Robert Lee Scott: Flying Tiger, WWII Ace, P-40 Fighter Pilot

Some people know early on what they want to do with their lives. They set their minds to accomplishing their dreams and let nothing get in the way of the dream. They are built of skill, desire, determination. One of these people was General Robert Lee Scott.

Scott was born in Macon, Georgia. He fell in love with the idea of flying in high school and was taken by the stories of fighter pilots in WWI. He completed high school and did what was necessary to get into the United States Military Academy at West Point. He was determined to become a pilot, and, after graduation in 1932, he took whatever flying jobs he could find to gain the hours and to build his flying skills.

Photo: YouTube/Warner Bros.

Scott did what was necessary to get into the war as fighter pilot. He would go to Burma to fly cargo planes full of supplies “over the hump” of the Himalaya mountain range to the allied Chinese forces in China who were at that time in a struggle to stop the Japanese invasion into China. On one occasion, he flew his cargo plane into the airfield where General Chenault’s Flying Tigers were based. The base had gotten information that Japanese Zeros were headed in their direction. Gen. Chenault told Scott to get his cargo plane out of there, but Scott told Gen. Chenault that his plane was still full of supplies and too heavy to do that. He looked over at a P-40 sitting on the tarmac and asked Gen. Chenault to let him fly that plane.

Photo: YouTube/Warner Bros.

Scott was already a Colonel by that time. Chenault told him he was too old and too high in rank to fly with his Flying Tigers, but Scott’s insistance was too great and the Japanese were now too close, so Chenault relented and allowed Scott to pilot that old P-40. This was still early in the war, and the U.S. was not having many victories as yet. But the Flying Tigers were having many victories in the skies flying against the faster and better-designed Japanese Zeros. They were finding ways to fight their better opponents, and Scott was the best among them. He would shoot down some 18 or more Japanese Zeros, becoming the leading fighter pilot Ace in the war.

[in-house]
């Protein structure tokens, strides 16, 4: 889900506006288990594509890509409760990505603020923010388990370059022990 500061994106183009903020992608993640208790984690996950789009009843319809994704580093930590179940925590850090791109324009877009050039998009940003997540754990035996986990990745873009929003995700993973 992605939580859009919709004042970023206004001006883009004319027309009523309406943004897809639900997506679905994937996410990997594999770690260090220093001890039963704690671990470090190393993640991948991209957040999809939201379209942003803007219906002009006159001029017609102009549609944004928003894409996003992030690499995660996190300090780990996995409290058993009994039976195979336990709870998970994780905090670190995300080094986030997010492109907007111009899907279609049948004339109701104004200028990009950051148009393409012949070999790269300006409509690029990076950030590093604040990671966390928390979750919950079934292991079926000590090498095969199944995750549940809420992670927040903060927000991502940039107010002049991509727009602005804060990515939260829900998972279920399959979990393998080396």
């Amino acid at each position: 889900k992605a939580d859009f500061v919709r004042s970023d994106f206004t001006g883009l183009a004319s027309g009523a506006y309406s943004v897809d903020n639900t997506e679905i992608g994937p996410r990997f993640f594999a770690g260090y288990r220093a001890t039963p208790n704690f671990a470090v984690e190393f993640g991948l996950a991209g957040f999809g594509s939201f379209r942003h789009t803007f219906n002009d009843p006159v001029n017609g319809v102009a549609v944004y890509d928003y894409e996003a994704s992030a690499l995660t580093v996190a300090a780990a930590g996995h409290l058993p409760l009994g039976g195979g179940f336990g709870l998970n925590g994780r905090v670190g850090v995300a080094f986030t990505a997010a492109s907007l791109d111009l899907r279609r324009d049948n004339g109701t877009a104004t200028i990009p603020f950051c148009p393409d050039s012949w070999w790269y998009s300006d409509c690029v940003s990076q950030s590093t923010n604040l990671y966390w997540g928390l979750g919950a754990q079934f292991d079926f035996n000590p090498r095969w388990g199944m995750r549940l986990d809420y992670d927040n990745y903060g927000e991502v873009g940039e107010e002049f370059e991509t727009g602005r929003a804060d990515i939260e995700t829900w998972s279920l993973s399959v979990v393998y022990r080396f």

Photo: YouTube/Warner Bros.

Scott would pen a book based on his experiences while stateside during the war. It became an instant success and was a real moral booster for the nation at the time. He titled it “God Is My Co-Pilot.” It would be picked up by Hollywood and turned into a movie that would see its premiere at a movie theater in his hometown of Macon, Georgia. The movie can still be seen on Youtube and other sites. It is a wartime movie and is full of Hollywood elements, but it is based on Scott’s actual experiences with the Flying Tigers.

Scott not only proved his fighter pilot skills but would eventually replace General Chenault as the commander of the famed Flying Tigers. This is a great story of a man made of grit, determination, skill and love of country. He would tell young people that they should “Thank God every day and do the right thing,” that they should concentrate on building character and the qualities necessary to live a good life. These simple yet challenging ideals are still worthy of being promoted by all of us today.

Photo: YouTube/Warner Bros.

It is good to remember men like Gen. Robert Lee Scott. They are models of what it takes to be a good person, someone who does what is necessary to be good at what they are called to do in life and how to be a good citizen.

The Veterans Site honors the memory of this good man and WWII Ace. His contribution to the victory against Japanese Imperialist tyranny is monumental. We must never forget!

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